A general appearance is made when a party first comes into court and appears in the case. The party may come for any reason that recognizes the authority of the court. Some states follow common law and do not consider a general appearance made when a party comes into court purely to challenge the court’s personal jurisdiction over the defendant – this is instead known as a special appearance. The distinction is notable because in these states a general appearance is considered consent by the defendant to personal jurisdiction, and thereby waives the defendant’s right to challenge personal jurisdiction or service of process. However, Rule 12(b)(2) of the Federal Rules of Civil Procedure abolished the distinction between general and special appearances in federal courts, and many states also adopted this modification.
A general appearance typically is made the first time an attorney appears in court as an authorized representative of the client. However, any act by a party that recognizes the pending action as valid and proper can be considered a general appearance. Moreover, a general appearance can include an attempt by a party to seek any affirmative action from the court, or to seek the court’s judgment on a question beyond that of jurisdiction. For example, opposing a motion on its merits is considered a general appearance. The actual intent of the party in making an appearance does not affect whether the court will consider it to be a general appearance. Jurisdictions may specify certain exceptions as to what constitutes a general appearance.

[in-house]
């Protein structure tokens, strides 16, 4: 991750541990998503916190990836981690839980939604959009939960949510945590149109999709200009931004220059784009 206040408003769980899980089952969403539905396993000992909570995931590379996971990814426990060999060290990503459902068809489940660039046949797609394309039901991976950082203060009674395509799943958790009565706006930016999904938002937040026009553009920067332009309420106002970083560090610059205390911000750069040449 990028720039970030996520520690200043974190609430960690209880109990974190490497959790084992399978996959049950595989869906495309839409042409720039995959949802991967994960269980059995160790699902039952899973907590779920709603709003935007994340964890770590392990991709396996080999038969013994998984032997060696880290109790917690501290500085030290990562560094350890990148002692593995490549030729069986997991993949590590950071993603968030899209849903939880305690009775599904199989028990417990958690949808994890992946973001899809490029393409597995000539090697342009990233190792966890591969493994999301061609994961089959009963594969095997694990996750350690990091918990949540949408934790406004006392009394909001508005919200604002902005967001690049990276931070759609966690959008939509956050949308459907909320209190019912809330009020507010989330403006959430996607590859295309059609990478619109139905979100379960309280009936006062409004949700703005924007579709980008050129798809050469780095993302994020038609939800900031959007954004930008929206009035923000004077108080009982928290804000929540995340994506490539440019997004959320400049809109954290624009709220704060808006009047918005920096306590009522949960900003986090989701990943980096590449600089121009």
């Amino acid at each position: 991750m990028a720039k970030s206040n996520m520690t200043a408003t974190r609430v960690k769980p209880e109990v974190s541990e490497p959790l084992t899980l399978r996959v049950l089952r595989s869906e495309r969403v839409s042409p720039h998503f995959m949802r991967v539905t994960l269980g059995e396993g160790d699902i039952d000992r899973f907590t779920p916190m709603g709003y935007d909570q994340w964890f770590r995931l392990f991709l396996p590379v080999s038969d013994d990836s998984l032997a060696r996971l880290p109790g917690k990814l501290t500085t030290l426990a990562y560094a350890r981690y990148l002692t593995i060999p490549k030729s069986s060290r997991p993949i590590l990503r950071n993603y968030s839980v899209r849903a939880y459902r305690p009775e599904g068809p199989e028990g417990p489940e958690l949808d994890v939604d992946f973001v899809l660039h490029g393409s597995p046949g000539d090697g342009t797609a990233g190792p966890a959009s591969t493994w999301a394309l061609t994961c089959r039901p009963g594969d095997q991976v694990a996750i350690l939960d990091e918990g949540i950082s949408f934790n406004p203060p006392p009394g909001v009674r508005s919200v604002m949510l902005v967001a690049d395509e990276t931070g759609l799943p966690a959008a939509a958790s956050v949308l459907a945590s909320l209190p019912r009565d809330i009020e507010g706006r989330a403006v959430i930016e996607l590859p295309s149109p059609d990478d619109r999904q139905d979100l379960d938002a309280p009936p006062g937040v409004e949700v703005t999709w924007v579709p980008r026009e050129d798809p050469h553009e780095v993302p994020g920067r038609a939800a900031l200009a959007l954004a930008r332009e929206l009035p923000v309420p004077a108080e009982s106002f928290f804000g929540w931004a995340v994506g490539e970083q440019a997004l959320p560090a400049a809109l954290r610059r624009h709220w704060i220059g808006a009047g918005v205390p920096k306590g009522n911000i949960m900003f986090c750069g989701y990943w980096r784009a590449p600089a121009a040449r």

Each jurisdiction has a statutorily prescribed time period in which a general appearance must be made after service of process is complete. If a general appearance is not made by the defendant within this time period, the plaintiff will receive a default judgment. Each defendant must make a general appearance. After an attorney has appeared in court on behalf of a client, that attorney is responsible for all future appearances in court unless there is a substitution of attorneys or a court order releases the attorney.
[Last updated in June of 2020 by the Wex Definitions Team]